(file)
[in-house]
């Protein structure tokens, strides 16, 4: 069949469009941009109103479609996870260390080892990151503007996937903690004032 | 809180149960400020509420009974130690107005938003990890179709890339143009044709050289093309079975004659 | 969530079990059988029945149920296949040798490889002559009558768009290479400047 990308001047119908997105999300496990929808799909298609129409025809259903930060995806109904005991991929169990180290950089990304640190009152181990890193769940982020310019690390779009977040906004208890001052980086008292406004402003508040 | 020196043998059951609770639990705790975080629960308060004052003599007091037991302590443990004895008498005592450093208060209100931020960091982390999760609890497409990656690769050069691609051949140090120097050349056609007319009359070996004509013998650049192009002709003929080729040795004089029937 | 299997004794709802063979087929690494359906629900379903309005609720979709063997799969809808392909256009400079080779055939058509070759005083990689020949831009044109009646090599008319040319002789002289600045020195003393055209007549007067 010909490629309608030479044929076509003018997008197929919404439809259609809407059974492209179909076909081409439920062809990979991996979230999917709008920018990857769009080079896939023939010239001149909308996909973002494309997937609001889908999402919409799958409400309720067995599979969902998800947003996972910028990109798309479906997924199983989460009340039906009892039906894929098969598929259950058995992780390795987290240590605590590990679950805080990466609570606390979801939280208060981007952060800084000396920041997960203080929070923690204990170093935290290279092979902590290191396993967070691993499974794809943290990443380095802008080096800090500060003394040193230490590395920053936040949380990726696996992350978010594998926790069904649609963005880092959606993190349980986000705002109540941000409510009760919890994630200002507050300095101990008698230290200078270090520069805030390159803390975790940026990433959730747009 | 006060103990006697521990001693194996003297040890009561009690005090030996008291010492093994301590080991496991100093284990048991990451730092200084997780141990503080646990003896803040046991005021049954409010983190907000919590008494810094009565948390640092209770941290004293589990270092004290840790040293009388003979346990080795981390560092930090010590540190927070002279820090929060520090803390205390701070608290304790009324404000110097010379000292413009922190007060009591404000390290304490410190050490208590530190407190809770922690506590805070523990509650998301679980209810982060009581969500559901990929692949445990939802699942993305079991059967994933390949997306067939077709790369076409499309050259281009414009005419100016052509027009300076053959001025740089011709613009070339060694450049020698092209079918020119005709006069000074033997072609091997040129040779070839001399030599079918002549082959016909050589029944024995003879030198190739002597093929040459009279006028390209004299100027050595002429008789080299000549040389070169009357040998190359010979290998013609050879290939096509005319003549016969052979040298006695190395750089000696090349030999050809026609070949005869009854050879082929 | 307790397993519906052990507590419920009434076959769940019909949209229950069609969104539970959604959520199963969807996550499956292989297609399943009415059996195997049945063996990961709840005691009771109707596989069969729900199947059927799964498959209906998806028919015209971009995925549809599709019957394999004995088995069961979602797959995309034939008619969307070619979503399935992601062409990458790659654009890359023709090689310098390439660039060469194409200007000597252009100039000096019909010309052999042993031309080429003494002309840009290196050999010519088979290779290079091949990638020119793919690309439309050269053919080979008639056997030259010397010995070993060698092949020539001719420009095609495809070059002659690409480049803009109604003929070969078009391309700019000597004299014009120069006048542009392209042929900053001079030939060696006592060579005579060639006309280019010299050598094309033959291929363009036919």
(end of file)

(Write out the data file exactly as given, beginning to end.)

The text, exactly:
[in-house]
């Protein structure tokens, strides 16, 4: 069949469009941009109103479609996870260390080892990151503007996937903690004032 | 809180149960400020509420009974130690107005938003990890179709890339143009044709050289093309079975004659 | 969530079990059988029945149920296949040798490889002559009558768009290479400047 990308001047119908997105999300496990929808799909298609129409025809259903930060995806109904005991991929169990180290950089990304640190009152181990890193769940982020310019690390779009977040906004208890001052980086008292406004402003508040 | 020196043998059951609770639990705790975080629960308060004052003599007091037991302590443990004895008498005592450093208060209100931020960091982390999760609890497409990656690769050069691609051949140090120097050349056609007319009359070996004509013998650049192009002709003929080729040795004089029937 | 299997004794709802063979087929690494359906629900379903309005609720979709063997799969809808392909256009400079080779055939058509070759005083990689020949831009044109009646090599008319040319002789002289600045020195003393055209007549007067 010909490629309608030479044929076509003018997008197929919404439809259609809407059974492209179909076909081409439920062809990979991996979230999917709008920018990857769009080079896939023939010239001149909308996909973002494309997937609001889908999402919409799958409400309720067995599979969902998800947003996972910028990109798309479906997924199983989460009340039906009892039906894929098969598929259950058995992780390795987290240590605590590990679950805080990466609570606390979801939280208060981007952060800084000396920041997960203080929070923690204990170093935290290279092979902590290191396993967070691993499974794809943290990443380095802008080096800090500060003394040193230490590395920053936040949380990726696996992350978010594998926790069904649609963005880092959606993190349980986000705002109540941000409510009760919890994630200002507050300095101990008698230290200078270090520069805030390159803390975790940026990433959730747009 | 006060103990006697521990001693194996003297040890009561009690005090030996008291010492093994301590080991496991100093284990048991990451730092200084997780141990503080646990003896803040046991005021049954409010983190907000919590008494810094009565948390640092209770941290004293589990270092004290840790040293009388003979346990080795981390560092930090010590540190927070002279820090929060520090803390205390701070608290304790009324404000110097010379000292413009922190007060009591404000390290304490410190050490208590530190407190809770922690506590805070523990509650998301679980209810982060009581969500559901990929692949445990939802699942993305079991059967994933390949997306067939077709790369076409499309050259281009414009005419100016052509027009300076053959001025740089011709613009070339060694450049020698092209079918020119005709006069000074033997072609091997040129040779070839001399030599079918002549082959016909050589029944024995003879030198190739002597093929040459009279006028390209004299100027050595002429008789080299000549040389070169009357040998190359010979290998013609050879290939096509005319003549016969052979040298006695190395750089000696090349030999050809026609070949005869009854050879082929 | 307790397993519906052990507590419920009434076959769940019909949209229950069609969104539970959604959520199963969807996550499956292989297609399943009415059996195997049945063996990961709840005691009771109707596989069969729900199947059927799964498959209906998806028919015209971009995925549809599709019957394999004995088995069961979602797959995309034939008619969307070619979503399935992601062409990458790659654009890359023709090689310098390439660039060469194409200007000597252009100039000096019909010309052999042993031309080429003494002309840009290196050999010519088979290779290079091949990638020119793919690309439309050269053919080979008639056997030259010397010995070993060698092949020539001719420009095609495809070059002659690409480049803009109604003929070969078009391309700019000597004299014009120069006048542009392209042929900053001079030939060696006592060579005579060639006309280019010299050598094309033959291929363009036919």